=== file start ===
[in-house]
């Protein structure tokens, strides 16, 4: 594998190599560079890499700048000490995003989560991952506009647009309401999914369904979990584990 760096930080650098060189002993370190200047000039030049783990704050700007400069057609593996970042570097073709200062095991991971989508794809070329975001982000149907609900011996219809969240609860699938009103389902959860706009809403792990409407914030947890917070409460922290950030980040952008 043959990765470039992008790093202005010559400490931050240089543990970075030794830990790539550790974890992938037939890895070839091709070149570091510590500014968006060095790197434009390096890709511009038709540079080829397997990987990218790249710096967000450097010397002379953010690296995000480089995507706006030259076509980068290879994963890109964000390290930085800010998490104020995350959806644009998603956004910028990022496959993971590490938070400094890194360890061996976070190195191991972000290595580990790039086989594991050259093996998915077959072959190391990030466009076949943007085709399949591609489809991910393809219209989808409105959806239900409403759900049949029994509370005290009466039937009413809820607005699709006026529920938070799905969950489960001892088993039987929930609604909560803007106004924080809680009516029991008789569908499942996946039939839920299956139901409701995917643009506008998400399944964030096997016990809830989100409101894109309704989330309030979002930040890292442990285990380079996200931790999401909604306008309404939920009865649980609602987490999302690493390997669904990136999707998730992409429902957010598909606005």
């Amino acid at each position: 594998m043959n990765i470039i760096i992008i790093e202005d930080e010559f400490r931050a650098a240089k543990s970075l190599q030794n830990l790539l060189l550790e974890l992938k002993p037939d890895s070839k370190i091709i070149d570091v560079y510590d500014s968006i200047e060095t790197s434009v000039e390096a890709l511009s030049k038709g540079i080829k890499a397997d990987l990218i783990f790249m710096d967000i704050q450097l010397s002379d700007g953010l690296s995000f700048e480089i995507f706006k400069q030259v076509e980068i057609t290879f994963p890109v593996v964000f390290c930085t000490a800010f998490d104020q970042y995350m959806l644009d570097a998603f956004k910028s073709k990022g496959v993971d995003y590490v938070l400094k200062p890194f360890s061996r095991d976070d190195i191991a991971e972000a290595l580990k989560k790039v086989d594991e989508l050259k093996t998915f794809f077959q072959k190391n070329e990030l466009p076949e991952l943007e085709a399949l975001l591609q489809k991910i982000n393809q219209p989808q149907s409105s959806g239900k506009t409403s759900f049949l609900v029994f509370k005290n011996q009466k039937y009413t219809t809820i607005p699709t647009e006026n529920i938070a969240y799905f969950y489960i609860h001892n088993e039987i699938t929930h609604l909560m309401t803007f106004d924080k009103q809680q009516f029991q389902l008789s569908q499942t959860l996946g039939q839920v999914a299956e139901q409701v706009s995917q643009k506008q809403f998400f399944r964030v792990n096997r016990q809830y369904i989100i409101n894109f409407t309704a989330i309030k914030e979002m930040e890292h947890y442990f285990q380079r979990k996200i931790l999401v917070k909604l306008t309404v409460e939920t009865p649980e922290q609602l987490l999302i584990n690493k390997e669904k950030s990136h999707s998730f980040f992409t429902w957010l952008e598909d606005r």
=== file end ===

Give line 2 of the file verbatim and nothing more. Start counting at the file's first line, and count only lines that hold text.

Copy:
């Protein structure tokens, strides 16, 4: 594998190599560079890499700048000490995003989560991952506009647009309401999914369904979990584990 760096930080650098060189002993370190200047000039030049783990704050700007400069057609593996970042570097073709200062095991991971989508794809070329975001982000149907609900011996219809969240609860699938009103389902959860706009809403792990409407914030947890917070409460922290950030980040952008 043959990765470039992008790093202005010559400490931050240089543990970075030794830990790539550790974890992938037939890895070839091709070149570091510590500014968006060095790197434009390096890709511009038709540079080829397997990987990218790249710096967000450097010397002379953010690296995000480089995507706006030259076509980068290879994963890109964000390290930085800010998490104020995350959806644009998603956004910028990022496959993971590490938070400094890194360890061996976070190195191991972000290595580990790039086989594991050259093996998915077959072959190391990030466009076949943007085709399949591609489809991910393809219209989808409105959806239900409403759900049949029994509370005290009466039937009413809820607005699709006026529920938070799905969950489960001892088993039987929930609604909560803007106004924080809680009516029991008789569908499942996946039939839920299956139901409701995917643009506008998400399944964030096997016990809830989100409101894109309704989330309030979002930040890292442990285990380079996200931790999401909604306008309404939920009865649980609602987490999302690493390997669904990136999707998730992409429902957010598909606005």